April 4, 2020 By Michael Dorgan
A traffic safety advocacy group with ties to Transportation Alternatives has called on Mayor Bill de Blasio to ban all cars from being on the road unless they are for essential use during the pandemic.
Families for Safe Streets Calls, an advocacy group that receives guidance and support from Transportation Alternatives, said it is making the appeal in order to reduce the extra burden that car crashes are having on emergency services throughout the COVID-19 crisis.
The group said that some drivers are speeding–with less congested roads–leading to unnecessary crashes. Traffic has dropped sharply since March 22, when Governor Andrew Cuomo ordered the closure of non-essential businesses statewide and a ban on gatherings.
The traffic advocacy group argues that these crashes are avoidable and are putting extra pressure on an already overwhelmed hospital system.
“A ban on non-essential driving will reduce the number of crashes that take place, free up hospital beds, reduce 911 call loads, and expedite ambulances,” said Hsi-Pei Liao, founder of Families for Safe Streets Calls
“Without this step, reckless drivers will continue to place undue burden on a healthcare system which is already operating at capacity,” he said.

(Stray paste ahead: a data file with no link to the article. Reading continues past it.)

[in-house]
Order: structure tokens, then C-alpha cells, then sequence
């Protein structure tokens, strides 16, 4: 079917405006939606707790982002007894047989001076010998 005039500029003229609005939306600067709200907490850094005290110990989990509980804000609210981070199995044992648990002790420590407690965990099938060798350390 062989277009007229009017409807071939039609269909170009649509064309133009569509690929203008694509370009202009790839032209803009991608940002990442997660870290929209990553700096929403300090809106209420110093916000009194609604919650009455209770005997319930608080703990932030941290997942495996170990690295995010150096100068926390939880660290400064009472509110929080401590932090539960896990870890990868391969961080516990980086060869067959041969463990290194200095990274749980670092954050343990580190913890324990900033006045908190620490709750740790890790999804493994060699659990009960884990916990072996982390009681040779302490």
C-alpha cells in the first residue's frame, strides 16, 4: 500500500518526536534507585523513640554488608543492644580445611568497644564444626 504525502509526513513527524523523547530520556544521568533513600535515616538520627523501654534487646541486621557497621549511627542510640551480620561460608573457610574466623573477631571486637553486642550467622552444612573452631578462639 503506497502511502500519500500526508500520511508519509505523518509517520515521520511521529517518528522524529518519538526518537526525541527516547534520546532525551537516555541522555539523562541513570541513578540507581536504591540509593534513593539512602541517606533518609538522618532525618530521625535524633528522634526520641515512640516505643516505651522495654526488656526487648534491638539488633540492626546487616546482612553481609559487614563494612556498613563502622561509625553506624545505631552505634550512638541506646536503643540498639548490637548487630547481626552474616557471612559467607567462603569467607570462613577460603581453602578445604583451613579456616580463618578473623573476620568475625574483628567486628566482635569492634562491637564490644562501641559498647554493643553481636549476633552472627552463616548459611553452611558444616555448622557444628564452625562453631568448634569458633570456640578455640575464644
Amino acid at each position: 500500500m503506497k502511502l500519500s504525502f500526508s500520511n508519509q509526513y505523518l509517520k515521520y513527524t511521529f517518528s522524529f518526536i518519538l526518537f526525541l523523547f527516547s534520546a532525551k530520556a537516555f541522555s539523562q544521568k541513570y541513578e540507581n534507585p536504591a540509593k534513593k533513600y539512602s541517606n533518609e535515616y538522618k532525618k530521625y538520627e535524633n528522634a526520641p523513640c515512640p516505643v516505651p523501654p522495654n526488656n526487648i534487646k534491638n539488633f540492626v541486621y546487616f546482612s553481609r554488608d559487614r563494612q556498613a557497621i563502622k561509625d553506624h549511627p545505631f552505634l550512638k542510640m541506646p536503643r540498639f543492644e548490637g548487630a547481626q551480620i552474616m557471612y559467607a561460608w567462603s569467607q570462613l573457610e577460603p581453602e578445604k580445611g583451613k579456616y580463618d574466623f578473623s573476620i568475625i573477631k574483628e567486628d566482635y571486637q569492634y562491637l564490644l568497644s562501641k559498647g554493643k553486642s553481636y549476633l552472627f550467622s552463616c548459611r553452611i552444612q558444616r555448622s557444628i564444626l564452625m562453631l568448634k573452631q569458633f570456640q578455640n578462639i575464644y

Using the tagline “lower the baseline,” Families for Safe Streets Calls want to reduce the number of hospital visits that are not related to the pandemic.
The group points to two crashes that took place last week that could have been avoided.
On Monday, a 59-year-old woman was left in critical condition after being struck by a driver in a hit and run crash in Kew Gardens.
Then on Thursday, a 45-year-old man died after the car that he was driving struck two vehicles on Jamaica Avenue near the Van Wyck Expressway. The drivers of the other vehicles were left in serious but stable conditions.
“Traffic crashes are preventable. But when our streets are nearly empty like they have been for the last few weeks, some drivers take the opportunity to speed,” Liao said.
“Speeding is the leading cause of crashes, and our healthcare system cannot handle any additional strain right now,” he said.
Liao said that the city should focus on lowering the amount of non-coronavirus related hospitalizations with the same vigor as it has been using to “flatten the curve.”
“In order to make sure our hospitals can direct whatever resources they can muster toward the pandemic, we must do everything we can to eliminate preventable emergencies,” he said.